What Mr Perkins feels in terms of hostility towards the ultra rich in America is undeniable. People want to find a target for their economic frustrations and so they find a group to pick on. That is never a good idea as Mr Perkins so inappropriately acknowledged in his short missive. Whether it is immigrants, the wealthy or bankers, making any group the target of hate does not reflect the complexity of the problem nor does it solve it or make us feel better.

However, be sure that whatever frustration Mr Perkins may feel it does not come close to the hungry bellies, inadequate housing or unstable employment that is the fate of the poor in the USA. If you are poor in the USA it is easy to feel that someone thinks you are not worthy of the basics of human life: food, shelter, a good education for their children etc.

That said, there need not be a contest for who has it hardest in the USA because noone, not even Mr Perkins himself, could possibly feel that his luxurious life is one to be pitied. His poor little rich boy pity party was quite unbecoming a man of his stature.

What is to be pitied are the policies that permit Mr Perkins his fabulous wealth while depriving others of basic sustenance. Hating rich people gets us nowhere. Instead, their should be vitriol for food stamp policies. For tax policies that give poor kids poor schools and allow the wealthy to maintain their wealth through tax loopholes and low tax rates (relative to other countries in the OECD). Even the generous who set up foundations are coddled by the taxman for their philanthropy, which is needed to plug the holes left gaping by a social safety net with holes so big it is saving noone.

I am sure that Mr. Perkins has been duly chastised by his Jewish friends for his unfortunate use of metaphor. Perhaps if Mr Perkins knew some not so wealthy people he may not feel so persecuted. In the meantime he could take his formidable legal skills and work with other rich folks like Bill Gates Sr. to reform taxes to make this country more economically equal, and thus a less scary place for Mr. Perkins.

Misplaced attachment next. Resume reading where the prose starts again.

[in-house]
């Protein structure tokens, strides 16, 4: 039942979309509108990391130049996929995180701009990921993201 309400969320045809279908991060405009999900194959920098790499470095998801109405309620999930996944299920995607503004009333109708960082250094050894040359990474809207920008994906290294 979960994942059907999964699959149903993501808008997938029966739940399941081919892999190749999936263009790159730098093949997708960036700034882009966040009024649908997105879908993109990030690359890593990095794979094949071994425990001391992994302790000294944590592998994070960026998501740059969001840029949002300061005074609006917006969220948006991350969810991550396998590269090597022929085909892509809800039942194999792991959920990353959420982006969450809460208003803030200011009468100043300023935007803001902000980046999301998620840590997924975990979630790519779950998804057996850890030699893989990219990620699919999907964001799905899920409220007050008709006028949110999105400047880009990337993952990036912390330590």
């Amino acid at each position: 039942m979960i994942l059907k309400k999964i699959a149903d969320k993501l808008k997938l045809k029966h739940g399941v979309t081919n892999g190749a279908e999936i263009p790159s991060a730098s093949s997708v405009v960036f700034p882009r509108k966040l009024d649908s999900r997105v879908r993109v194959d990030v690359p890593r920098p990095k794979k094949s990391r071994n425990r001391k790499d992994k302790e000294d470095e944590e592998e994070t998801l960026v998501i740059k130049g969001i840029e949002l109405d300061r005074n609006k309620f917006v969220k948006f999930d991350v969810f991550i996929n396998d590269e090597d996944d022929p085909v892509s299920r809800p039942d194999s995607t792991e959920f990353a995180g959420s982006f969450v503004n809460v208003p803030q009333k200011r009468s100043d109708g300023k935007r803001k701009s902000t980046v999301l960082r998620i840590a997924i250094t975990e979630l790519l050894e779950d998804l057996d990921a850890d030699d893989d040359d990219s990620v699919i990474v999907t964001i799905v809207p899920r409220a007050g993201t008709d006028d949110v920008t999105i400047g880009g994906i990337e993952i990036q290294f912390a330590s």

Tuesday, December 17, 2013

A Simple Argument for A (Barely) Living Wage

I couldn't say this any better so I will repost it.

It's Not OK That Your Employees Can't Afford To Eat
by Peter Cappelli
Professor of Management at the Wharton School
Harvard Business Review Blogs Facebook Page
December 16, 2013

http://blogs.hbr.org/2013/12/scrooge-is-alive-and-well/

Thursday, November 28, 2013

A Feminist's Thanks Giving

Today is a day when I want to give thanks for some human rights I deserve and some things I am lucky to have as a woman.

I am grateful that my parents were happy I was born a girl.
I am happy that my parents valued my education, and for all the education I have achieve,d and that I can use my education to take any job I choose.
For tampons and feminine sanitation, I feel lucky.
For contraception and the right to abortion, I thank the women who came before me.
For being free to marry who they choose when they choose, I am happy for my sisters who thinks this the right choice for them.
I wish my 16 year old daughter would appreciate her good fortune at having the right to drive.
I am thankful for a job that allows me to buy as much or as little clothes that I can wear as I please.
I am grateful for laws that protect me from rape and violence (the effectiveness of such are left for another day)
It's great to be able to have sex outside of marriage.
Happy to not need a male escort to appear in public.
Without wanting to practice any religion, I am happy that I can change my mind at any time.
Lastly I am grateful for being able to write this piece without impunity and censorship.